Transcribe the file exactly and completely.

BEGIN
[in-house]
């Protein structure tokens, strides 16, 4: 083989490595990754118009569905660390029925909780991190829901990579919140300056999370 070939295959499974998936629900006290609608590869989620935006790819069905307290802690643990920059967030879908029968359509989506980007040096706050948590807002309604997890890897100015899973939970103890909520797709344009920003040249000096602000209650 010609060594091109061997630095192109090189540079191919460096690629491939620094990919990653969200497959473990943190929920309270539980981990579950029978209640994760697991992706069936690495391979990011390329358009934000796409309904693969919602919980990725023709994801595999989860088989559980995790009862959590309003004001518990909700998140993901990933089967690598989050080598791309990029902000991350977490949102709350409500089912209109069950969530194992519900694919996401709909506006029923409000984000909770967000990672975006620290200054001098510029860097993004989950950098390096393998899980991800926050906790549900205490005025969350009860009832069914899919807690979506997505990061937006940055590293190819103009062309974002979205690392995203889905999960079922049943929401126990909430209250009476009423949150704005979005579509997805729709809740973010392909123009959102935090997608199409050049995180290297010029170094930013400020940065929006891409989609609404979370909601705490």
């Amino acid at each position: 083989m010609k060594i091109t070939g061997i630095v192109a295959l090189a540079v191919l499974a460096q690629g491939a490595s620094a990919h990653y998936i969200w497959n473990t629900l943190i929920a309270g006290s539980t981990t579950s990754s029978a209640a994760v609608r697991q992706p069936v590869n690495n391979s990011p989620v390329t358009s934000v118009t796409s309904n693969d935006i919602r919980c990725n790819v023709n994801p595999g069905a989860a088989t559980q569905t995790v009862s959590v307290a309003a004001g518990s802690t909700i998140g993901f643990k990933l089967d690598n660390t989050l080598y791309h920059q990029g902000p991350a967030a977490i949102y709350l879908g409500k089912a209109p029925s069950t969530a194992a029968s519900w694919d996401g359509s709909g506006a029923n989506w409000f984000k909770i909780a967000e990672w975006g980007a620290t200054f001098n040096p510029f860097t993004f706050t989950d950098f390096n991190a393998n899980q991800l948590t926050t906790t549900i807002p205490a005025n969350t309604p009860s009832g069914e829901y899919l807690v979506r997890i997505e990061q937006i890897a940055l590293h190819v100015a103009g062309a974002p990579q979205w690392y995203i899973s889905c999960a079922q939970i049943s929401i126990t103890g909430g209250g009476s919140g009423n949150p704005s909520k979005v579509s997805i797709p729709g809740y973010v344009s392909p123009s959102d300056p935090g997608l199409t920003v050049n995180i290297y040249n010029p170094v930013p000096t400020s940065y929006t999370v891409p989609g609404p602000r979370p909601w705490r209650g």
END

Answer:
[in-house]
């Protein structure tokens, strides 16, 4: 083989490595990754118009569905660390029925909780991190829901990579919140300056999370 070939295959499974998936629900006290609608590869989620935006790819069905307290802690643990920059967030879908029968359509989506980007040096706050948590807002309604997890890897100015899973939970103890909520797709344009920003040249000096602000209650 010609060594091109061997630095192109090189540079191919460096690629491939620094990919990653969200497959473990943190929920309270539980981990579950029978209640994760697991992706069936690495391979990011390329358009934000796409309904693969919602919980990725023709994801595999989860088989559980995790009862959590309003004001518990909700998140993901990933089967690598989050080598791309990029902000991350977490949102709350409500089912209109069950969530194992519900694919996401709909506006029923409000984000909770967000990672975006620290200054001098510029860097993004989950950098390096393998899980991800926050906790549900205490005025969350009860009832069914899919807690979506997505990061937006940055590293190819103009062309974002979205690392995203889905999960079922049943929401126990909430209250009476009423949150704005979005579509997805729709809740973010392909123009959102935090997608199409050049995180290297010029170094930013400020940065929006891409989609609404979370909601705490």
């Amino acid at each position: 083989m010609k060594i091109t070939g061997i630095v192109a295959l090189a540079v191919l499974a460096q690629g491939a490595s620094a990919h990653y998936i969200w497959n473990t629900l943190i929920a309270g006290s539980t981990t579950s990754s029978a209640a994760v609608r697991q992706p069936v590869n690495n391979s990011p989620v390329t358009s934000v118009t796409s309904n693969d935006i919602r919980c990725n790819v023709n994801p595999g069905a989860a088989t559980q569905t995790v009862s959590v307290a309003a004001g518990s802690t909700i998140g993901f643990k990933l089967d690598n660390t989050l080598y791309h920059q990029g902000p991350a967030a977490i949102y709350l879908g409500k089912a209109p029925s069950t969530a194992a029968s519900w694919d996401g359509s709909g506006a029923n989506w409000f984000k909770i909780a967000e990672w975006g980007a620290t200054f001098n040096p510029f860097t993004f706050t989950d950098f390096n991190a393998n899980q991800l948590t926050t906790t549900i807002p205490a005025n969350t309604p009860s009832g069914e829901y899919l807690v979506r997890i997505e990061q937006i890897a940055l590293h190819v100015a103009g062309a974002p990579q979205w690392y995203i899973s889905c999960a079922q939970i049943s929401i126990t103890g909430g209250g009476s919140g009423n949150p704005s909520k979005v579509s997805i797709p729709g809740y973010v344009s392909p123009s959102d300056p935090g997608l199409t920003v050049n995180i290297y040249n010029p170094v930013p000096t400020s940065y929006t999370v891409p989609g609404p602000r979370p909601w705490r209650g």